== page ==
Global Market Comments for December 15, 2008
Featured trades: (GM), (BAC), (WFC)
1) Yet another weekend of investors furiously paging through IRA's, 401k's, and brokerage statements, struggling to learn if they have been wiped out. The stunning revelations about Bernard L. Madhoff Security Investments, LLC's $50 billion Ponzi scheme, which decimated a good portion of the Jewish charities in New York, is triggering a rebirth of due diligence. It appears that the bulk of the losses were taken by European banks, where that extra bit of distance gave him the cover he needed. One Spanish fund alone, Grupo Santander, took a $3 billion hit.
2) The Madhoff affair highlights the need to spot red flags before making any investment. A short list includes, embellishments on resumes, secretive control systems, inaccessible back office staff, obscure affiliated auditors, subtle conflicts of interest, trades executed only through a captive brokerage subsidiary, mismarked portfolio prices, and too many close relatives in key decision making positions. Another warning is 'mandate creep' whereby managers abandon conservative strategies described in a prospectus in favor of higher risk positions reliant on derivatives. And investors should be alarmed when a track record is too perfect, to the point of statistical impossibility. Madhoff's track record showed only two down quarters out of 214! Madhoff violated all of these principals. Security expert Kroll Fraud Solutions says that investment fraud is up 22% YOY and is rising, and urges more frequent spot checks by regulators. The problem with out of the blue blow ups like this is that they are like cockroaches. There never is just one. They tend to come in waves. Expect more scandals like this as we approach the year end book closing. Twenty twenty hindsight is a wonderful thing.
3) New Mexico governor Bill Richardson has been appointed to the post of Secretary of Commerce. This should be the world's easiest job because there isn't any commerce anymore.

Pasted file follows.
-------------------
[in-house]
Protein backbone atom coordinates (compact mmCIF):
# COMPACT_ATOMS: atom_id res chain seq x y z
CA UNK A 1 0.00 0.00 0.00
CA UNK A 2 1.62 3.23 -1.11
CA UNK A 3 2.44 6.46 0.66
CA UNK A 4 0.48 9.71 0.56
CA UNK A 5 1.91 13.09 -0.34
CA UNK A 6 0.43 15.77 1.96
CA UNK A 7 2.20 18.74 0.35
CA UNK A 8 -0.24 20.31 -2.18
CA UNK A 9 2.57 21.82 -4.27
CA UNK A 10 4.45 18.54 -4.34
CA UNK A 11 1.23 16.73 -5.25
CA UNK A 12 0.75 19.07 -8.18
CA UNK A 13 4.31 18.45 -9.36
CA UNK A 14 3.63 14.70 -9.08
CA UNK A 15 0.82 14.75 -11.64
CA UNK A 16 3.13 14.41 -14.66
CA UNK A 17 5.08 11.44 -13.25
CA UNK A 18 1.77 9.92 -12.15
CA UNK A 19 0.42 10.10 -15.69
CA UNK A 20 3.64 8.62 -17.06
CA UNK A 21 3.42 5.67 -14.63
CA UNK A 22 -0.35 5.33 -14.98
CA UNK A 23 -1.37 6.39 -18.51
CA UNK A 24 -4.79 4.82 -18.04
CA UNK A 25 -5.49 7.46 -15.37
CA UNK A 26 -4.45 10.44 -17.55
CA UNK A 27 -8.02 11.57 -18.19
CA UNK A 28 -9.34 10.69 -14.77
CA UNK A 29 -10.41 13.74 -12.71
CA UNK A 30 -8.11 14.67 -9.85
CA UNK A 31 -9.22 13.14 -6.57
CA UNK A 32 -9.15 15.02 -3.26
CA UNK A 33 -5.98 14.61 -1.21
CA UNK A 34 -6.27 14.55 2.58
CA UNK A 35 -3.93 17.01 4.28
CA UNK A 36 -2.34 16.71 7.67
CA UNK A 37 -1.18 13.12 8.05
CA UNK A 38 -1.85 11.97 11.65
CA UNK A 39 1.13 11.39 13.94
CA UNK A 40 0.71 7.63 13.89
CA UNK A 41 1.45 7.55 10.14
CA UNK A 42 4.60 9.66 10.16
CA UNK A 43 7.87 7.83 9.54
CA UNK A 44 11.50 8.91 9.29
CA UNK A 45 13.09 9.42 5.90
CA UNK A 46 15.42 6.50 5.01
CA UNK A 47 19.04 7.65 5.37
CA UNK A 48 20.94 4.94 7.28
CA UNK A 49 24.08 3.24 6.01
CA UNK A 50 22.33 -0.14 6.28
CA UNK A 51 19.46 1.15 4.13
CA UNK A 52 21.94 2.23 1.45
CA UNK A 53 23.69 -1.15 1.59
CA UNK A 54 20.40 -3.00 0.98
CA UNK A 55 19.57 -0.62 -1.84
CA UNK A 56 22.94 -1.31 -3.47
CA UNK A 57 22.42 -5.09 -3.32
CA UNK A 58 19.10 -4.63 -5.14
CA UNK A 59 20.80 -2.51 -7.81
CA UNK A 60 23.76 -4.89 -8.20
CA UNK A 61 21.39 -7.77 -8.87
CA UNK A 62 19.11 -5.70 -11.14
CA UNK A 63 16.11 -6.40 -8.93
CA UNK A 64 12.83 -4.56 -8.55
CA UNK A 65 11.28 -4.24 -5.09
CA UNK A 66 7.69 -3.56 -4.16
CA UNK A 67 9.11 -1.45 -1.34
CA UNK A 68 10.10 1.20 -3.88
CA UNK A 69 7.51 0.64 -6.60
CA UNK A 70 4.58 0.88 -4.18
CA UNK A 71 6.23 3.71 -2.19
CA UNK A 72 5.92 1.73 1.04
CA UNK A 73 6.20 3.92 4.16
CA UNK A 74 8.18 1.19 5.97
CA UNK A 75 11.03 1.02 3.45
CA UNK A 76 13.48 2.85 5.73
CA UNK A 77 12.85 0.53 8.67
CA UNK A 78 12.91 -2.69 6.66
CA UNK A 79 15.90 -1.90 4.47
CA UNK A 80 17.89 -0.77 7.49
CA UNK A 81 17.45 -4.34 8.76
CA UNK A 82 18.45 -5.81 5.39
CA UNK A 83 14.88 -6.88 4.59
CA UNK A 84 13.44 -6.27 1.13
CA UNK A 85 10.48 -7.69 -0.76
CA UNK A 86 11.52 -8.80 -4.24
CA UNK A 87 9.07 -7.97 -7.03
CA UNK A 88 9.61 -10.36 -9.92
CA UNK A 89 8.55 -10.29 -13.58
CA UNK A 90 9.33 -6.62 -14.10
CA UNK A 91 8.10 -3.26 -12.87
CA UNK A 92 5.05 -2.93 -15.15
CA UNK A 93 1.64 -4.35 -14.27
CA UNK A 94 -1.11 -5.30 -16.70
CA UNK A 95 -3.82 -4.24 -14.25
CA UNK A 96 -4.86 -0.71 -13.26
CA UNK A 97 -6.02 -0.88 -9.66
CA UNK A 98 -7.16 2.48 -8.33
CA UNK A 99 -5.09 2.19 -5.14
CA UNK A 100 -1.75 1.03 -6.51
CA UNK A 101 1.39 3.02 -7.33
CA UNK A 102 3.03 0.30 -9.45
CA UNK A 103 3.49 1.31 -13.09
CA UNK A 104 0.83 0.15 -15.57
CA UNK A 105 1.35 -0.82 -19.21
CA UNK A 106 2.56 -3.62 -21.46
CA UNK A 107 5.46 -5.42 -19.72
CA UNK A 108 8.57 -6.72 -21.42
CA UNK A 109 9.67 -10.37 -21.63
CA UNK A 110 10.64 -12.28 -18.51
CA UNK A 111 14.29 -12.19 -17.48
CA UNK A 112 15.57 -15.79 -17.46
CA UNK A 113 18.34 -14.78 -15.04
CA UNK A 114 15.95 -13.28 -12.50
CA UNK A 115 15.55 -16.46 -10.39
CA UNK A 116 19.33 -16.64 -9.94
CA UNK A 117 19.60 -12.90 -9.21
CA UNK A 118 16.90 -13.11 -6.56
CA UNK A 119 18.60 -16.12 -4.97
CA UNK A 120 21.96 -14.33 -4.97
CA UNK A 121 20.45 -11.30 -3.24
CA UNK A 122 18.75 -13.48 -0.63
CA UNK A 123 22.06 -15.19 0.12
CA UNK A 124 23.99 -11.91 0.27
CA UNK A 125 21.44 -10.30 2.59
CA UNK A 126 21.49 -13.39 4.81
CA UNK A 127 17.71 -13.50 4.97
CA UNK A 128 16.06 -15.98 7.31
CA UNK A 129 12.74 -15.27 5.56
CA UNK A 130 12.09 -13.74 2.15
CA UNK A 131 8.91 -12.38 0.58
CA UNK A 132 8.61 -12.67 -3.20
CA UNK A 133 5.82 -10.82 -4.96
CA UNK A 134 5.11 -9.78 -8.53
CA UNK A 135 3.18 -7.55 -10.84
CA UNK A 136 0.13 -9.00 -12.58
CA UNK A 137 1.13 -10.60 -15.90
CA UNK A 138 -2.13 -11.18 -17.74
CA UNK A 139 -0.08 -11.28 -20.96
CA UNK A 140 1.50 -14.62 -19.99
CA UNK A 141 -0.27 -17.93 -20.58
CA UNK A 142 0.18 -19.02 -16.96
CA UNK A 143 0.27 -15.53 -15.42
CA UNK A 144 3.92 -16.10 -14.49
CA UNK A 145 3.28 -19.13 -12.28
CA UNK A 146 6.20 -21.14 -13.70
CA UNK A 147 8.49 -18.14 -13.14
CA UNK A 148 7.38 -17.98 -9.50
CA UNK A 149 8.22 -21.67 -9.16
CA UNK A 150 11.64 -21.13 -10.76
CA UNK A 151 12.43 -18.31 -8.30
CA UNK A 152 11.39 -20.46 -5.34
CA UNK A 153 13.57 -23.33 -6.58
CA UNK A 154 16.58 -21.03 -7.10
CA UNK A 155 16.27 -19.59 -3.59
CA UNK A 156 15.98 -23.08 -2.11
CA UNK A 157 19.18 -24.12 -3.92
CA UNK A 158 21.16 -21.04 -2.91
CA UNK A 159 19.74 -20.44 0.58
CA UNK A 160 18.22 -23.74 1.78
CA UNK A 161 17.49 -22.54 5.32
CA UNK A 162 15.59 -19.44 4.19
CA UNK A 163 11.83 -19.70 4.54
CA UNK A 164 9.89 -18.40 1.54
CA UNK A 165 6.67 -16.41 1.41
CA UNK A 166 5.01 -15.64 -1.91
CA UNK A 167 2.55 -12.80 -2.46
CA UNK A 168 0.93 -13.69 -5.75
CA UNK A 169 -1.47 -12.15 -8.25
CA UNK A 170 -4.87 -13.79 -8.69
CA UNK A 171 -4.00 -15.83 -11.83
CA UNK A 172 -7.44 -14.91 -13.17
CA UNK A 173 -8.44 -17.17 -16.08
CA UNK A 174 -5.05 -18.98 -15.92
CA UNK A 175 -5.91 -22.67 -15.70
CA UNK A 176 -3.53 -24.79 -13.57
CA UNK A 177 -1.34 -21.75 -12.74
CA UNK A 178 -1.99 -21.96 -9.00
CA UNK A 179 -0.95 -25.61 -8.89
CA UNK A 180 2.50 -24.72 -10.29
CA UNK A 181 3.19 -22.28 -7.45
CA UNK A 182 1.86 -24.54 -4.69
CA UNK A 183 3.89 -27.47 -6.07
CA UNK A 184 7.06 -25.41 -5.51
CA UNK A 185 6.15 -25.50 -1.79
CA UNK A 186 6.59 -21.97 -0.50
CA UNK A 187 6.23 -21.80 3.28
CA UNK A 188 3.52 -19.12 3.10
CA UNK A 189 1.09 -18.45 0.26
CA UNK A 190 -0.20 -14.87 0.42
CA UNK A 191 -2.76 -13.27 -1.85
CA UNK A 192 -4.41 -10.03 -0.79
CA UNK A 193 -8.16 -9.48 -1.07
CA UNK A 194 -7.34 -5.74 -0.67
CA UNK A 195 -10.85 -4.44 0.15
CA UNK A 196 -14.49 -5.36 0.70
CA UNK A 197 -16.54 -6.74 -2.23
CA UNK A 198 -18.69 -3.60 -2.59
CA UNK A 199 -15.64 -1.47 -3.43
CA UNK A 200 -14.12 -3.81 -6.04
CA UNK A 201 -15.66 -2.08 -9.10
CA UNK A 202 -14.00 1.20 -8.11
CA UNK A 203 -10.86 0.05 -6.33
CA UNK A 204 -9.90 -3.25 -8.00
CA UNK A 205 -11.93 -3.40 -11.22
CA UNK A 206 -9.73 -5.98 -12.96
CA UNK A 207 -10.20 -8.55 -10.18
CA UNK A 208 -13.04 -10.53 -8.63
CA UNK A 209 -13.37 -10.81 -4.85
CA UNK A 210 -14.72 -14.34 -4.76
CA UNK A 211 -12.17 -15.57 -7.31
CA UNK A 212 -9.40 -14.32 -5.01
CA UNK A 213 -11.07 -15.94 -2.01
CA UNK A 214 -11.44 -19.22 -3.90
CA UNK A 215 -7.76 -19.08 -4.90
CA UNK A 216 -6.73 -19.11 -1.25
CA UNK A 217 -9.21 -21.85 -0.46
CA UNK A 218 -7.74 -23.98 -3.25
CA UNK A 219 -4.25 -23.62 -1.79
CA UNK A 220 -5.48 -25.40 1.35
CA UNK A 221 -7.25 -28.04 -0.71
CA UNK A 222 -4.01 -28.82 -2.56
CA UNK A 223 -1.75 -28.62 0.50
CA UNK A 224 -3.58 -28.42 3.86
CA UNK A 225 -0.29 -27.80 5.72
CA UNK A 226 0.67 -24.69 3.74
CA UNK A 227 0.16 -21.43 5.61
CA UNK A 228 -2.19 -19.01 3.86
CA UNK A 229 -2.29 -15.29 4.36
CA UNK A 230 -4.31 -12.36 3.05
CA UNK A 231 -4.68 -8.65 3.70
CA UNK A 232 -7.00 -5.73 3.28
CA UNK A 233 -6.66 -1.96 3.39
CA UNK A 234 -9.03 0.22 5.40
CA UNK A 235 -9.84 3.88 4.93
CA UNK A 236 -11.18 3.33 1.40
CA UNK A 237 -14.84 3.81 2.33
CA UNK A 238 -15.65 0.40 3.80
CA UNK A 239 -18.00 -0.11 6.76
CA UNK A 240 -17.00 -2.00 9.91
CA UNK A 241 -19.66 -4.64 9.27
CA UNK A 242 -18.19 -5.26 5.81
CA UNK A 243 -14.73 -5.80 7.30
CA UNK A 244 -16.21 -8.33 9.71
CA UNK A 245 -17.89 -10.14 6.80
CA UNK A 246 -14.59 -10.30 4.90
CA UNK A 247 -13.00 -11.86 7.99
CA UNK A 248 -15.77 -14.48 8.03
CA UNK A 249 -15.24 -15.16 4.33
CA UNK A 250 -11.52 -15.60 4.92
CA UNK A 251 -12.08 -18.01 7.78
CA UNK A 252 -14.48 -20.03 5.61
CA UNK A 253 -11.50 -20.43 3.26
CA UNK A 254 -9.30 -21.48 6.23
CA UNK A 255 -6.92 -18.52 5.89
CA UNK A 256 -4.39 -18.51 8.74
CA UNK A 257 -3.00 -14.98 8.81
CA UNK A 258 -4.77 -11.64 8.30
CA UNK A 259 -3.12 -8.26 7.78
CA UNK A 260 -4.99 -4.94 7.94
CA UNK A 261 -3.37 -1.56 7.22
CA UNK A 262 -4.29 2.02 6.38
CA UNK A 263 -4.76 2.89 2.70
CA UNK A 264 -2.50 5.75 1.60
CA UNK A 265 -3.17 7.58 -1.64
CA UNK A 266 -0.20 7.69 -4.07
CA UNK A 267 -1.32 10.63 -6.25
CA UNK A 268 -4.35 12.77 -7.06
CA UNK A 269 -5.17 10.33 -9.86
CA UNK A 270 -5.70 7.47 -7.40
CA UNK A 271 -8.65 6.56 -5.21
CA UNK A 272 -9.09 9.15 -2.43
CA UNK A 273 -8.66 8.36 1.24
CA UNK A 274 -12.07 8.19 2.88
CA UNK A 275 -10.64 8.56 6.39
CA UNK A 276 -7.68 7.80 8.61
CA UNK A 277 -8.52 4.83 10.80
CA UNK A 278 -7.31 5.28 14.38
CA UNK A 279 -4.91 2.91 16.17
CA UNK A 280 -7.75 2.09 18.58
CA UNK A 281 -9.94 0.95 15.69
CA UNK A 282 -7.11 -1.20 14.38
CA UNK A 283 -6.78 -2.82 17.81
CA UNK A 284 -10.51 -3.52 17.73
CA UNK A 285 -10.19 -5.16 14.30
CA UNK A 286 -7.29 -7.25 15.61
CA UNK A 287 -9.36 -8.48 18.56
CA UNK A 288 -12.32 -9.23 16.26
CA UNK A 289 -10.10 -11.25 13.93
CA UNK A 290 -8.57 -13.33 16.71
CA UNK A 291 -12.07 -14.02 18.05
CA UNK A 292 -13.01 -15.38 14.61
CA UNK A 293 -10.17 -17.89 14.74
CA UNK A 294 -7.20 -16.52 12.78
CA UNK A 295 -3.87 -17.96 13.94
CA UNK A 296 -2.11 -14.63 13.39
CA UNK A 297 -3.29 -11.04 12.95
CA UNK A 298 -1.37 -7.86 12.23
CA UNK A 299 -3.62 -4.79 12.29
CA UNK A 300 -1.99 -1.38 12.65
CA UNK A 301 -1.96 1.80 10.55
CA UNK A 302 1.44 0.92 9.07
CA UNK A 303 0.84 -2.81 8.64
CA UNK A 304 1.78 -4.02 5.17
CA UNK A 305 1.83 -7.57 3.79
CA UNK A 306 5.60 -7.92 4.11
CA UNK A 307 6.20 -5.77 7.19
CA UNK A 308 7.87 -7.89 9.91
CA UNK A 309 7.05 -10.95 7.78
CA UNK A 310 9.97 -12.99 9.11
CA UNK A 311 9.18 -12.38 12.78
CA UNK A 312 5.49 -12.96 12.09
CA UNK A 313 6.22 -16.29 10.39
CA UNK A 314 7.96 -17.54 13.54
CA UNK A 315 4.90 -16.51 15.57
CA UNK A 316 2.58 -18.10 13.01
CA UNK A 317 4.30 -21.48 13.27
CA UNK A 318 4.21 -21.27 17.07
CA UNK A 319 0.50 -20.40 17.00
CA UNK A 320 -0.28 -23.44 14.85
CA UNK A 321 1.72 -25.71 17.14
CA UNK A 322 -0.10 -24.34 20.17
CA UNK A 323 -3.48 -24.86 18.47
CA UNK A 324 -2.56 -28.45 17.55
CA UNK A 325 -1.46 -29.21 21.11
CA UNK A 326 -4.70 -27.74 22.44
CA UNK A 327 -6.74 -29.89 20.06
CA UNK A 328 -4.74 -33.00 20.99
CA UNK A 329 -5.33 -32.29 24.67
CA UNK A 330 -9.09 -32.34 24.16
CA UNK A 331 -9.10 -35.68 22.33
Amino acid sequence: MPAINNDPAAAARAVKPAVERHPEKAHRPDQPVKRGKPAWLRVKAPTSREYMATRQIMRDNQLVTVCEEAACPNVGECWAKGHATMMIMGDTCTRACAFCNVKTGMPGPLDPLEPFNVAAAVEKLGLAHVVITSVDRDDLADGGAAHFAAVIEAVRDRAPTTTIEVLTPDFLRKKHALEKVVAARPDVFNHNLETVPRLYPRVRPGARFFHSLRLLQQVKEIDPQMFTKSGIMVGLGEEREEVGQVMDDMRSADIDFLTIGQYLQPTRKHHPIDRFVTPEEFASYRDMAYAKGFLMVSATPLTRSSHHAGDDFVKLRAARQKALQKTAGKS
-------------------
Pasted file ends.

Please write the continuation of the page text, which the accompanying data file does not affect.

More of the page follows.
4) The Empire State Manufacturing Index for December came in at a stunning 25%, the lowest on record. But the Baltic Dry Index is rallying, as are secondary resale prices for steel in China. Most importantly, spreads are narrowing across the board in the debt markets, the best leading indicator of future risk taking there is. All good bottom of cycle stuff. This data is not consistent with the world ending. We are in a no man's land now, where the lagging indicators show us still descending into hell, but the leading ones show us at least making it back up to purgatory (I just read Dante's Divine Comedy).
5) Many analysts expect that commercial real estate will be the next shoe to fall. Any deals done in 2005-2007 are particularly suspect, especially those with a high retail exposure and junk financing. Valuations were made based on cap rates as low as 3%.Â Move that cap rate back up to 8%, the minimum needed to attract new investment now, and the underlying property drops in value by half. Most REIT's have the cash flows needed to get through this crisis. But if they need to roll over debt in 2009, Heaven help them. Vacancy rates are now 15.7% nationally, and will easily exceed 20% next year. Still, problem loans in this sector are only thought to reach $200 billion, change under the sofa cushion compared to the other disasters out there.
5) The cash tsunami is finally hitting the mortgage market, with 30 year rates hitting a four year low of 5.47%. Bank of America (BAC) is offering a 1-2-3 program where rates start at 3 5/8%, then graduate to 4 5/8% and 5 5/8% in the second and third years. Wells Fargo (WFC) offers borrowers a jumbo rate of 8.5%, but will cut it to 6.5% if you deposit $250,000 with them. These 'compensating balances' use to be illegal, and tell you a lot about the current state of the banking businesses. In the meantime we learn that 50% of the homeowners in Nevada are now underwater on their mortgages.